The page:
March 23 – March 29, 2020
Much has changed in the world this past week, yet much has remained the same in our own personal lives. We have completed two weeks of self-isolation, only leaving our apartment for grocery shopping and to take out the trash and recycling. We have adjusted our meal planning and grocery shopping habits, now planning ahead for two weeks instead of just one.
Our first use of Loblaw’s Express Pickup service this week was a mixed success. We placed our grocery order six days ahead of the first available pickup time, but we were able to amend our list up to 24 hours before pickup. On the day, our order was completed on schedule, and it was very convenient to be able to drive to the grocery store, park in a designated stall, and have the grocery card brought to the car. Meanwhile, regular shoppers were lined up outside the grocery store – keeping a social distance of 2 metres apart – waiting for their turn to go inside. The down side to the pickup service was that the store was only able to fulfill 10 out of 17 items (60%) on our grocery list, with no available substitutions. The list was submitted digitally, based on inventory availability on the day, but there was no guarantee that each item would be available on pickup day. As a result, it was necessary to shop at another grocery store to find the missing items.
We have placed our second order for Express Pickup. The first available pickup date was 14 days ahead, and this time around, there is no longer the option to make any changes to our list after it has been submitted. Obviously, this online service is becoming more popular, and the grocery store is having to make adjustments to the process. Maybe, with a little data mining and a significant pool of orders, the grocery can more closely predict supply and demand. I realize that this may compromise the privacy of our data, but as subscribers to the PC Optimum program, which already provides weekly offers based on our historical grocery shopping, we may have already accepted these terms and conditions. There needs to be a balance between data privacy and customer convenience. In two weeks time, we will see if they can improve on their 60% efficiency.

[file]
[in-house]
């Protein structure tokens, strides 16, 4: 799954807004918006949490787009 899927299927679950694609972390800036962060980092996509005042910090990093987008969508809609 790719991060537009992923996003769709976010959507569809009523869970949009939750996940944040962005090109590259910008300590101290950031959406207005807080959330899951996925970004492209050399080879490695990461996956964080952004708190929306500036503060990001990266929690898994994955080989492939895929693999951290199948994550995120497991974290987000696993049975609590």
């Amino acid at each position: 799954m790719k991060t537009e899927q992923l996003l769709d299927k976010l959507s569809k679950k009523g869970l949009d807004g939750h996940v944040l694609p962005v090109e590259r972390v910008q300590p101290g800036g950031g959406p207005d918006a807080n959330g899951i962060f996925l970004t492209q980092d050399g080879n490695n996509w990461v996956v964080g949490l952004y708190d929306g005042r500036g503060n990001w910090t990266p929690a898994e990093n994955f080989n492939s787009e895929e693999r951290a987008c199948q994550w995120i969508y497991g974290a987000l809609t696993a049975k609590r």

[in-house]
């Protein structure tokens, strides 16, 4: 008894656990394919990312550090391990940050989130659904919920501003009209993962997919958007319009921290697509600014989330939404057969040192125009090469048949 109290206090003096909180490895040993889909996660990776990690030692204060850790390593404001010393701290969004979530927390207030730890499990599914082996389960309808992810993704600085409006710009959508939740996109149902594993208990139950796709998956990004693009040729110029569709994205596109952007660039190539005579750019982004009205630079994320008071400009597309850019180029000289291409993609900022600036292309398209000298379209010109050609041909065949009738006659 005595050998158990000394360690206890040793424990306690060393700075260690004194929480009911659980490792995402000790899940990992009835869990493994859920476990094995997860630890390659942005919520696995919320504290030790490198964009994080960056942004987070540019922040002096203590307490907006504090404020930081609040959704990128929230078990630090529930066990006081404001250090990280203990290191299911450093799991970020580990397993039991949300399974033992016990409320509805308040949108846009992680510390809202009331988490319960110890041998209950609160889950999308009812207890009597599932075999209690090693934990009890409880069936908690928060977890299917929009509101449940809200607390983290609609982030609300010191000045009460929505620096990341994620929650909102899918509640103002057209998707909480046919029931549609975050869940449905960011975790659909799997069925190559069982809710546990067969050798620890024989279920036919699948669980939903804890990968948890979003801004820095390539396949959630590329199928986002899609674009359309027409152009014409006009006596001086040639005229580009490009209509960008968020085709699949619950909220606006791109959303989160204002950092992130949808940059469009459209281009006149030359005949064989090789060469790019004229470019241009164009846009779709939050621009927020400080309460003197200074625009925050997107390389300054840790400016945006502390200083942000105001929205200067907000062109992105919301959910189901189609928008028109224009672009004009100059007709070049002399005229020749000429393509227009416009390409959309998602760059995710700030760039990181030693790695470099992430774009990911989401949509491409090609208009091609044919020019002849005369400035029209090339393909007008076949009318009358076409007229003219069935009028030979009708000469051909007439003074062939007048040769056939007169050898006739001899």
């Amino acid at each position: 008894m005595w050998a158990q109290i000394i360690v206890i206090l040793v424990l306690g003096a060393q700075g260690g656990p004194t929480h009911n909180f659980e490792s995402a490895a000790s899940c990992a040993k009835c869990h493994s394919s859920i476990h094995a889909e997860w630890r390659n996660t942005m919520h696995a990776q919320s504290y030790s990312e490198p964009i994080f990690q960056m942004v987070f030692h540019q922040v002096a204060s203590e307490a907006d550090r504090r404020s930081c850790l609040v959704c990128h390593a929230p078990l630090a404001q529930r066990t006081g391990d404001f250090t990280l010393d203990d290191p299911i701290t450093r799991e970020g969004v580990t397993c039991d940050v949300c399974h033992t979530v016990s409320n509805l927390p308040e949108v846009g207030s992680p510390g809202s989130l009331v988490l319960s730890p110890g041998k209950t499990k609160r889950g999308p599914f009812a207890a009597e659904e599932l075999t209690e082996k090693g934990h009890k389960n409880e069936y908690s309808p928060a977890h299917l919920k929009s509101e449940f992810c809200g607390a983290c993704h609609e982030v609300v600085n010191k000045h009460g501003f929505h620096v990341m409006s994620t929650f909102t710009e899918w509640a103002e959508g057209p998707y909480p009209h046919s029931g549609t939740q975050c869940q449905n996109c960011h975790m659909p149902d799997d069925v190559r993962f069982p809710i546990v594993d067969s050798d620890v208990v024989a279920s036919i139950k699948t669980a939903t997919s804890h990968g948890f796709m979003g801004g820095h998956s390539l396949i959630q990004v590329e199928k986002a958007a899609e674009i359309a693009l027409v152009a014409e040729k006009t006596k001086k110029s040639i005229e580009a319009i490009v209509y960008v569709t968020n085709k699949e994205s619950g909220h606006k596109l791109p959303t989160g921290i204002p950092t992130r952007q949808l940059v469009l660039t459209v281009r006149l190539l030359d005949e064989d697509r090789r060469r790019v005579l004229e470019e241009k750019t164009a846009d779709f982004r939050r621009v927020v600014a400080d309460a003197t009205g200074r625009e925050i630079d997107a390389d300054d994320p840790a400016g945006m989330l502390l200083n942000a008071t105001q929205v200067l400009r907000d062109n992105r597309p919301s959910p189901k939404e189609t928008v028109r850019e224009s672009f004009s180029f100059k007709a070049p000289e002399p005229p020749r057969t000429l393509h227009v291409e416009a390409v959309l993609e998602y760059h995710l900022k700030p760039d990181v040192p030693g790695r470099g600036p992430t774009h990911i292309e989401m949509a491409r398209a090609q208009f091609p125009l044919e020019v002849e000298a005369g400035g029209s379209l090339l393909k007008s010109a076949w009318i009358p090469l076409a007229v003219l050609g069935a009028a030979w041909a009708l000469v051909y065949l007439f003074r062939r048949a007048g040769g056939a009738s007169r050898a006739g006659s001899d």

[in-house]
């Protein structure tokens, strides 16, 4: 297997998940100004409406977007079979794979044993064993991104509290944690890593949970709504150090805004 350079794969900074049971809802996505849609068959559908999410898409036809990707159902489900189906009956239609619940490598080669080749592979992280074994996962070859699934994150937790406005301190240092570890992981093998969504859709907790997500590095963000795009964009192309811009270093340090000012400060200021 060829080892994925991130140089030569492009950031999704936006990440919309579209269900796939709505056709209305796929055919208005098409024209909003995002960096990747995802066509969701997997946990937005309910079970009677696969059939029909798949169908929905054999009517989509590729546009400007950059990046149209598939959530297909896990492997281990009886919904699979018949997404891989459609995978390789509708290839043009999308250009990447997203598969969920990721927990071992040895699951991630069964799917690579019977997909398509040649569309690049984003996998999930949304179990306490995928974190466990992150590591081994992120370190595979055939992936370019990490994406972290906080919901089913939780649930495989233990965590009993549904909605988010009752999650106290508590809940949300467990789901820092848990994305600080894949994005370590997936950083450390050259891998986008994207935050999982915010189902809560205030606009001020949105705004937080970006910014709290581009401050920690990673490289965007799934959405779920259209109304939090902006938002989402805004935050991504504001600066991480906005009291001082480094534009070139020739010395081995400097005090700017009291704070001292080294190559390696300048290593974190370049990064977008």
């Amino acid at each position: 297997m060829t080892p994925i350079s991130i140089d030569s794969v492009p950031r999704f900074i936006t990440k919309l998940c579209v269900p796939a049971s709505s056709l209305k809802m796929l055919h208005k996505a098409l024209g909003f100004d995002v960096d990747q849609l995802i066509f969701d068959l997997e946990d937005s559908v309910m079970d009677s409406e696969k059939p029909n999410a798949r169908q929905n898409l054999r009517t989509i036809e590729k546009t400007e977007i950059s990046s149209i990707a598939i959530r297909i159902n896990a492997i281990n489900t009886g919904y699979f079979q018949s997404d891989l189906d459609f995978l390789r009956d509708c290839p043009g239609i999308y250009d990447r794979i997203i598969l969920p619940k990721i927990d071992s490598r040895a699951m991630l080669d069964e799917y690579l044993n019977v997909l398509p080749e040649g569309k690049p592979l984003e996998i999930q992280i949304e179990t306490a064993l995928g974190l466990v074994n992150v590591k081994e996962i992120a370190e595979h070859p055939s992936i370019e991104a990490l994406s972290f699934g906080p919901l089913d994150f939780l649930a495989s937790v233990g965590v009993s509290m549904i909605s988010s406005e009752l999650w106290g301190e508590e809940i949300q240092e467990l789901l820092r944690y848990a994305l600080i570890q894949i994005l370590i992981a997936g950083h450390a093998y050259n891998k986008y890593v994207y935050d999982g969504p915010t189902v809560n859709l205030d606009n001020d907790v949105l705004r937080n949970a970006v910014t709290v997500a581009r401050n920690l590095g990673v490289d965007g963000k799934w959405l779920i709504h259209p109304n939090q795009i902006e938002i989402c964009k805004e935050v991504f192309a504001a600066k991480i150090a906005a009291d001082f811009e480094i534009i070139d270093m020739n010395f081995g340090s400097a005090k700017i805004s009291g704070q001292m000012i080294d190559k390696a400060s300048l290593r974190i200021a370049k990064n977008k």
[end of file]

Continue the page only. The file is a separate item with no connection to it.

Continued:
Over the past month, some new phrases have been introduced in the context of the COVID-19 pandemic. The first of these is “social distancing,” which appeared in early March. Public Health officials have been promoting social distancing as one of the most effective ways of reducing the spread of illness. In its most simplistic application, it means keeping a physical distance of 2 metres from others. It generally means staying away from crowded places and avoiding physical contact such as hand shakes. The WHO has recently suggested that the term “physical distancing” is more apropos, as social contact with family and friends is still being encouraged. In Week 1, we encountered some poor social distancing behaviours in the grocery store; the stores have now adapted, installing plexiglass screens to protect the cashiers, marking 2 metre intervals on the floor at the checkouts, and reminding shoppers to keep their distance.
Another commonly used term was “flatten the curve,” which implies that one of the benefits of social distancing is that it will slow down the spread of the virus, thus enabling the health care system to respond to cases with less stress on the system. On March 19, Dr. Theresa Tam, Canada’s Chief Medical Officer, proposed that we need to “plank the curve” in a more forceful response. The plank is a yoga pose where one’s body is held flat, with a straight spine, while positioned on hands and toes; it also has connotations with a flat wooden board.
I have selected these two phrases for illustration using pen and watercolours as part of my self-isolating lettering practice.
I hope that you are also self-isolating and finding new activities during this time of change.